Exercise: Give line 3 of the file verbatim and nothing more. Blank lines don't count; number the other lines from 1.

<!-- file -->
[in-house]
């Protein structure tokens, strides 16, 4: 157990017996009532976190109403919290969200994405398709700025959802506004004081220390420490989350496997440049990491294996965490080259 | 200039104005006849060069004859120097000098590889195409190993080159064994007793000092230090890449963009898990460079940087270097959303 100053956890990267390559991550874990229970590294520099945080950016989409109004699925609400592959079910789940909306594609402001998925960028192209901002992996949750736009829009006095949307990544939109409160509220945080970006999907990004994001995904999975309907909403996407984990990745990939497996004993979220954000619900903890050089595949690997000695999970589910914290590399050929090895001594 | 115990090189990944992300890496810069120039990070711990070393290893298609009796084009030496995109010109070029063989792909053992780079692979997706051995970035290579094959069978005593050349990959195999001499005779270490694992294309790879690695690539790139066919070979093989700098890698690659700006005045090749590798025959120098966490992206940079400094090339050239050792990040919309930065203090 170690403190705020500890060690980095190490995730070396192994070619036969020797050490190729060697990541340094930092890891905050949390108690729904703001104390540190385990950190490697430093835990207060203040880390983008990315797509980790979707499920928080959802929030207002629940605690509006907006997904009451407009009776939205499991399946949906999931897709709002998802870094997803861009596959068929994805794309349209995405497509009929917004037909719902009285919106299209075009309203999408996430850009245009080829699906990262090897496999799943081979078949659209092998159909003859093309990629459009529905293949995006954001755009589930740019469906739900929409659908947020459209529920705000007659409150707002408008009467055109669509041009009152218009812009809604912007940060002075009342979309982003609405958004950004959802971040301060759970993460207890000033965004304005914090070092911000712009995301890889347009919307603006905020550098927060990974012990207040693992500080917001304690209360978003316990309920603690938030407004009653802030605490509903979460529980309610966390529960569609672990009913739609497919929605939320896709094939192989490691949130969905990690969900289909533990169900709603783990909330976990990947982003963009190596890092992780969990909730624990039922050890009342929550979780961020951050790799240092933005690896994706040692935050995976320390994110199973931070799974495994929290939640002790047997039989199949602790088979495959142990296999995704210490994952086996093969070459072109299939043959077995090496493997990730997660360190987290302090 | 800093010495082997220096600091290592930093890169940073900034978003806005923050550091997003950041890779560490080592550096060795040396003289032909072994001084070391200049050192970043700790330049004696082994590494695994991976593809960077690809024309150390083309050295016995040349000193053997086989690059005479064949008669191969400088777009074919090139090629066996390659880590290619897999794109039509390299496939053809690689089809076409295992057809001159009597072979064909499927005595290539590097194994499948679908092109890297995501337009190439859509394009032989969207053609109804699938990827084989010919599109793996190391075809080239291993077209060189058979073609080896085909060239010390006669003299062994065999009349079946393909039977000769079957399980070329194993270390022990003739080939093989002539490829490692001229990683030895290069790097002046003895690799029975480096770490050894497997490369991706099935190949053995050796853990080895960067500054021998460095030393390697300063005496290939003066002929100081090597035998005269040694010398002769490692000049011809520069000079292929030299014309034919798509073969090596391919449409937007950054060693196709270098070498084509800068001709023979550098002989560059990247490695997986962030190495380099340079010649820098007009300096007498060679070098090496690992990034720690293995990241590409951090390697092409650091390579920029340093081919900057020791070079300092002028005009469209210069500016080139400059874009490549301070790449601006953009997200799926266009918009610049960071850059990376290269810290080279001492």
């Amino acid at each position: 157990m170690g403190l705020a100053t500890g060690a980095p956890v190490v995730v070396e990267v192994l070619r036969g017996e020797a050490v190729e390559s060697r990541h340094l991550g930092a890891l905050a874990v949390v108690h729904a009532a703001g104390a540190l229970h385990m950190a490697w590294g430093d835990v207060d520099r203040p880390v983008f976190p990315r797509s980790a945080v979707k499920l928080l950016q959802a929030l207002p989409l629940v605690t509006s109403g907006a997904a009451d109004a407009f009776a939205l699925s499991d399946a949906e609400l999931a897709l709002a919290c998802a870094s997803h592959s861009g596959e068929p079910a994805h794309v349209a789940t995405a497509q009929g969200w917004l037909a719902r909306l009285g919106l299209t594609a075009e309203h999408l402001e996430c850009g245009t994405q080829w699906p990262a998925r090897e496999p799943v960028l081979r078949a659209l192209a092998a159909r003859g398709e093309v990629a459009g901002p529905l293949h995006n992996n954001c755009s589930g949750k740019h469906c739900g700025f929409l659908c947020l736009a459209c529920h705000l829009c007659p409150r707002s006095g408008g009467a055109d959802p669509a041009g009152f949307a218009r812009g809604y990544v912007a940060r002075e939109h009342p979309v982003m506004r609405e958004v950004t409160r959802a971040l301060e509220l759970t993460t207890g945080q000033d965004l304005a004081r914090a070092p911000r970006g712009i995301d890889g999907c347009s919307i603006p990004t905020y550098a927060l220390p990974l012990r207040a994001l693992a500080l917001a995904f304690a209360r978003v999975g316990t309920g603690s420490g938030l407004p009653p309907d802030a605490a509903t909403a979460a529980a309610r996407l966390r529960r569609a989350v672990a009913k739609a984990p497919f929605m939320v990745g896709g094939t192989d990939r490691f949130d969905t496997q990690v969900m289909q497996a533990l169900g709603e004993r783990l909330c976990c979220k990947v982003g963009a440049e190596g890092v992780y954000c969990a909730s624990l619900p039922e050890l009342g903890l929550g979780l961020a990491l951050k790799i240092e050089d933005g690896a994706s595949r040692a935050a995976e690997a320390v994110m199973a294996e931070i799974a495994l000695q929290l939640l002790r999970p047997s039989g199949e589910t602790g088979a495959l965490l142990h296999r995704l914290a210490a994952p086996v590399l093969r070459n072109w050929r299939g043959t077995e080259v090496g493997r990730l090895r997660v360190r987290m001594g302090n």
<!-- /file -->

């Amino acid at each position: 157990m170690g403190l705020a100053t500890g060690a980095p956890v190490v995730v070396e990267v192994l070619r036969g017996e020797a050490v190729e390559s060697r990541h340094l991550g930092a890891l905050a874990v949390v108690h729904a009532a703001g104390a540190l229970h385990m950190a490697w590294g430093d835990v207060d520099r203040p880390v983008f976190p990315r797509s980790a945080v979707k499920l928080l950016q959802a929030l207002p989409l629940v605690t509006s109403g907006a997904a009451d109004a407009f009776a939205l699925s499991d399946a949906e609400l999931a897709l709002a919290c998802a870094s997803h592959s861009g596959e068929p079910a994805h794309v349209a789940t995405a497509q009929g969200w917004l037909a719902r909306l009285g919106l299209t594609a075009e309203h999408l402001e996430c850009g245009t994405q080829w699906p990262a998925r090897e496999p799943v960028l081979r078949a659209l192209a092998a159909r003859g398709e093309v990629a459009g901002p529905l293949h995006n992996n954001c755009s589930g949750k740019h469906c739900g700025f929409l659908c947020l736009a459209c529920h705000l829009c007659p409150r707002s006095g408008g009467a055109d959802p669509a041009g009152f949307a218009r812009g809604y990544v912007a940060r002075e939109h009342p979309v982003m506004r609405e958004v950004t409160r959802a971040l301060e509220l759970t993460t207890g945080q000033d965004l304005a004081r914090a070092p911000r970006g712009i995301d890889g999907c347009s919307i603006p990004t905020y550098a927060l220390p990974l012990r207040a994001l693992a500080l917001a995904f304690a209360r978003v999975g316990t309920g603690s420490g938030l407004p009653p309907d802030a605490a509903t909403a979460a529980a309610r996407l966390r529960r569609a989350v672990a009913k739609a984990p497919f929605m939320v990745g896709g094939t192989d990939r490691f949130d969905t496997q990690v969900m289909q497996a533990l169900g709603e004993r783990l909330c976990c979220k990947v982003g963009a440049e190596g890092v992780y954000c969990a909730s624990l619900p039922e050890l009342g903890l929550g979780l961020a990491l951050k790799i240092e050089d933005g690896a994706s595949r040692a935050a995976e690997a320390v994110m199973a294996e931070i799974a495994l000695q929290l939640l002790r999970p047997s039989g199949e589910t602790g088979a495959l965490l142990h296999r995704l914290a210490a994952p086996v590399l093969r070459n072109w050929r299939g043959t077995e080259v090496g493997r990730l090895r997660v360190r987290m001594g302090n």